Before performing colonography, it was possible to investigate liver function by recording the signal intensity in the liver parenchyma and gall bladder in the first few hours after administration of the contrast agent. The increased signal intensity recorded in the these organs is illustrated in the graph in FIG. 1, which shows the intensity of the signal in relation to time in the colon, liver parenchyma and gall bladder as the average of the results obtained in the tests on the six healthy volunteers. The fastest reduction in signal intensity was observed in the liver parenchyma, the signal being halved within 10 hours of administration. The signal intensity recorded in the gall bladder was more intense and persistent, with a half-life of 15 hours. The greatest signal intensity was observed in the colon between 15 and 40 hours after administration. This seems to be the ideal period for recording three-dimensional MRI colonography.
 FIG. 2 shows 3D MR colonography registered 24 hours after injection of 0.1 mmol/kg BW gadobenate dimeglumine. No bowel preparation was performed and no medication was given before imaging. We can note the still intense enhancement within the gallbladder. Homogenous signal can be seen in all segments of the colon within the field of view. It results very clear the delineation of the colonic haustration. The images were acquired within 28 s and are displayed as a maximum intensity projection. Since the data are acquired as a 3D set, real time fly through and visualisation in any direction is possible.
 FIG. 3 shows the median qualitative assessment score of a blinded reader for the diagnostic visualisation in respect to time and anatomic location.
1. A diagnostic method for the visualisation of the intestinal tract comprising the administration to a subject in need of such visualisation of a contrast agent excreted by the hepatobiliary route in a percentage equal to or exceeding 0.5% of the dose injected followed by application of a suitable imaging method.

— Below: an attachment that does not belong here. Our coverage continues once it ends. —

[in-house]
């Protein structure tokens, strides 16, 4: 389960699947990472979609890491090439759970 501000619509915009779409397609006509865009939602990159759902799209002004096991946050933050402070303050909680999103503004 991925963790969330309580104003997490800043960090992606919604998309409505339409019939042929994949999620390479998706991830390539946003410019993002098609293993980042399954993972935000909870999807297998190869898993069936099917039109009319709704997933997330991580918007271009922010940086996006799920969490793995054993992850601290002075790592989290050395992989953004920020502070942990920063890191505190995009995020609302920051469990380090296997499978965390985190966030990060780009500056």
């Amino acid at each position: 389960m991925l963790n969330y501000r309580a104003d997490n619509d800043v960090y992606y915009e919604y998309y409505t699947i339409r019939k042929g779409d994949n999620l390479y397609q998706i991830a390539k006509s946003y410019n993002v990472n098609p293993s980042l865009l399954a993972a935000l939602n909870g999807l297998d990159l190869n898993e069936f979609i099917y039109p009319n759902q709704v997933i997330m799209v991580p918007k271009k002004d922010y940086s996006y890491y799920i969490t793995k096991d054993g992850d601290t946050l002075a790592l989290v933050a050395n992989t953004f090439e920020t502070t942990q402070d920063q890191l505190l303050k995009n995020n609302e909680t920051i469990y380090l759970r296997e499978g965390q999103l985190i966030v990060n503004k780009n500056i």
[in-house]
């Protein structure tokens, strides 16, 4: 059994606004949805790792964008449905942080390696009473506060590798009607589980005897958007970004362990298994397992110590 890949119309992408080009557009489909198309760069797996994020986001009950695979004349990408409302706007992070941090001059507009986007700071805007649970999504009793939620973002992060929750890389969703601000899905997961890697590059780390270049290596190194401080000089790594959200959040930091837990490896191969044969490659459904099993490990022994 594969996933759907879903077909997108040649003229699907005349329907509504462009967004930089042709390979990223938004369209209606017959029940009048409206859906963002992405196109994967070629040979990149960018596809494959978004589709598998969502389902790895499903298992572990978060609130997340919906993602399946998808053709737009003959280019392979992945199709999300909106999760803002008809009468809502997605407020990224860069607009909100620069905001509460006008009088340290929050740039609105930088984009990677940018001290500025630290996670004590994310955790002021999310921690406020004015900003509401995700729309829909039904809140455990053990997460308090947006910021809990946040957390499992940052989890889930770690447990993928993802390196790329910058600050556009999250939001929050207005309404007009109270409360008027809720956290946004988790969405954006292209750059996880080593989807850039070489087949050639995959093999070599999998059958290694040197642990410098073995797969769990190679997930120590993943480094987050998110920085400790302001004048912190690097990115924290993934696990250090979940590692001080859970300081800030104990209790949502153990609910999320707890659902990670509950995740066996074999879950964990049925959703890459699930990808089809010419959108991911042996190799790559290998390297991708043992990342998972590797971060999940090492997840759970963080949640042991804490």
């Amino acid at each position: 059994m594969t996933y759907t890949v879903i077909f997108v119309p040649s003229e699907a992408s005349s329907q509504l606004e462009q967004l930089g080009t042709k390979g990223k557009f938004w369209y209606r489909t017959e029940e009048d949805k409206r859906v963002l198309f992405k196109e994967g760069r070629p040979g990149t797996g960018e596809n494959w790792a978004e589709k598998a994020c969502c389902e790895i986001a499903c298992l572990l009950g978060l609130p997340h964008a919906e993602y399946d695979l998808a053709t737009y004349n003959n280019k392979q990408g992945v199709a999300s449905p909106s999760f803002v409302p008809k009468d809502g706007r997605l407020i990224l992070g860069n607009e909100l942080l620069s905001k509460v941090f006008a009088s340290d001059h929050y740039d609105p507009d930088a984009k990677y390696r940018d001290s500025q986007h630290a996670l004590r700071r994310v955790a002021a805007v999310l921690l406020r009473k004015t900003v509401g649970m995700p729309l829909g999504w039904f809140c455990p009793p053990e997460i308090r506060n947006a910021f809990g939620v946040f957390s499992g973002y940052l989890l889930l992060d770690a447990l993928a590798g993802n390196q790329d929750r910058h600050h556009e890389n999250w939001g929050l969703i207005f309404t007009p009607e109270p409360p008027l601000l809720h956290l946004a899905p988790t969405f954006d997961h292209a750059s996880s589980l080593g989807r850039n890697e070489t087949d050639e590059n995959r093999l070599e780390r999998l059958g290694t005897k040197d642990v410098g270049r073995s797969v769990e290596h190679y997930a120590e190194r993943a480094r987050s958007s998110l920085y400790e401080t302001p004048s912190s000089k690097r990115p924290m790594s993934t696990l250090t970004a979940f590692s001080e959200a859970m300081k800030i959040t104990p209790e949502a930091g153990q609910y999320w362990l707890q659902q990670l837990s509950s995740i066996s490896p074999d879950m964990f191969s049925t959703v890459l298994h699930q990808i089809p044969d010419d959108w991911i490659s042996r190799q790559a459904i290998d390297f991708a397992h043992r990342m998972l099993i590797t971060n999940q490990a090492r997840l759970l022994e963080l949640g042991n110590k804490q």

2. A diagnostic method according to claim 1 for the visualisation of the intestinal lumen.
3. A diagnostic method according to claim 1 for the visualisation of the colon.
4. A diagnostic method according to claim 1 in which said contrast agent is administered intravenously.
5. A diagnostic method according to claim 1, in which said visualisation is obtained under physiological conditions.
6. A diagnostic method according to claim 1, for the virtual three-dimensional endoscopic visualisation of the intestinal lumen.
7. A diagnostic method according to claim 1, for the visualisation of the morphology of the intestinal.
8. A diagnostic method according to claim 1, for the visualisation of morphological/structural or pathological lesions, modifications and/or alterations of the intestinal tract.
9. A diagnostic method according to claim 1, for the visualisation of functional abnormalities of the intestinal tract.
10. A diagnostic method according to claim 8 or 9 for the visualisation of functional lesions, modifications, alterations and/or abnormalities caused by inflammatory states, peritonitis, irritable colon syndrome, constipation, polyposis, diverticulitis, cancerous disease, perforations and/or pharmacological treatments.
11. A diagnostic method according to claim 1, for the visualisation of the intestinal lumen after surgery.
12. A diagnostic method according to claim 1, for the combined and sequential visualisation of the liver, bile ducts, gall bladder and intestinal lumen comprising a single administration of said agents.
13. A diagnostic method according to claim 1, in which the imaging method consists in magnetic resonance imaging.
14. A diagnostic method according to claim 13, consisting in the application of three-dimensional angiographic sequences.
15. A diagnostic method according to claim 1, in which the subject is not subjected to any kind of preparation or pre-treatment prior to administration of the contrast medium.
16. A diagnostic method according to claim 1, in which said agents are Gd-BOPTA, Gd-EOB-DTPA and/or their physiologically compatible salts.
17. A diagnostic method according to claim 1 for the evaluation of bile transport kinetics.
International Classification: A61K049/00;